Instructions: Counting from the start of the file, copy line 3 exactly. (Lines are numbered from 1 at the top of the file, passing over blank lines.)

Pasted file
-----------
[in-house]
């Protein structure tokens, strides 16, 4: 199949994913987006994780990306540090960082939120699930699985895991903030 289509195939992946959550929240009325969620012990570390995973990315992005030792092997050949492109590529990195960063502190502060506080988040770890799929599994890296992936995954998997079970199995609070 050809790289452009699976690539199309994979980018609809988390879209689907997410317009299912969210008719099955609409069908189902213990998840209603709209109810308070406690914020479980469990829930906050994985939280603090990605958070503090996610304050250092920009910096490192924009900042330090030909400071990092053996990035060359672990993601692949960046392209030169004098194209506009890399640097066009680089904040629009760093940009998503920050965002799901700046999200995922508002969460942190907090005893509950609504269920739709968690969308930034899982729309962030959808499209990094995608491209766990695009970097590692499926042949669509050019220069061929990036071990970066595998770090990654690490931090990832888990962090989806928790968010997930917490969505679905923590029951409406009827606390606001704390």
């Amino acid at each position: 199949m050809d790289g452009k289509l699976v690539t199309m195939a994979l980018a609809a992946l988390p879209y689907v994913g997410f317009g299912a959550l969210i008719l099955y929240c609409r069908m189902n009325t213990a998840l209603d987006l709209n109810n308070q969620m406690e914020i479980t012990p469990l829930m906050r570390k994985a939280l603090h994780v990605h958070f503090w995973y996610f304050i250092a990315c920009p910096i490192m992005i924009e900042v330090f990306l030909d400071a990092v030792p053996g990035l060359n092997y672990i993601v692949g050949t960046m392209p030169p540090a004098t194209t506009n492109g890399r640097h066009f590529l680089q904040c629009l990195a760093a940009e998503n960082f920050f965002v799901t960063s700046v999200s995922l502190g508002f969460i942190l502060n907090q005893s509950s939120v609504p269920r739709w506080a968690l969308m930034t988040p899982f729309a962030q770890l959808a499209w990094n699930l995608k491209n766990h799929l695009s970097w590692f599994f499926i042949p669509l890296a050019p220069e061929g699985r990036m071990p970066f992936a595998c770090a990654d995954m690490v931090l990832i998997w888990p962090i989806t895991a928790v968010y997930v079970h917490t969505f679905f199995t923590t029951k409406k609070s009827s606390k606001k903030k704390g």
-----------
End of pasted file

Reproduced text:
């Amino acid at each position: 199949m050809d790289g452009k289509l699976v690539t199309m195939a994979l980018a609809a992946l988390p879209y689907v994913g997410f317009g299912a959550l969210i008719l099955y929240c609409r069908m189902n009325t213990a998840l209603d987006l709209n109810n308070q969620m406690e914020i479980t012990p469990l829930m906050r570390k994985a939280l603090h994780v990605h958070f503090w995973y996610f304050i250092a990315c920009p910096i490192m992005i924009e900042v330090f990306l030909d400071a990092v030792p053996g990035l060359n092997y672990i993601v692949g050949t960046m392209p030169p540090a004098t194209t506009n492109g890399r640097h066009f590529l680089q904040c629009l990195a760093a940009e998503n960082f920050f965002v799901t960063s700046v999200s995922l502190g508002f969460i942190l502060n907090q005893s509950s939120v609504p269920r739709w506080a968690l969308m930034t988040p899982f729309a962030q770890l959808a499209w990094n699930l995608k491209n766990h799929l695009s970097w590692f599994f499926i042949p669509l890296a050019p220069e061929g699985r990036m071990p970066f992936a595998c770090a990654d995954m690490v931090l990832i998997w888990p962090i989806t895991a928790v968010y997930v079970h917490t969505f679905f199995t923590t029951k409406k609070s009827s606390k606001k903030k704390g």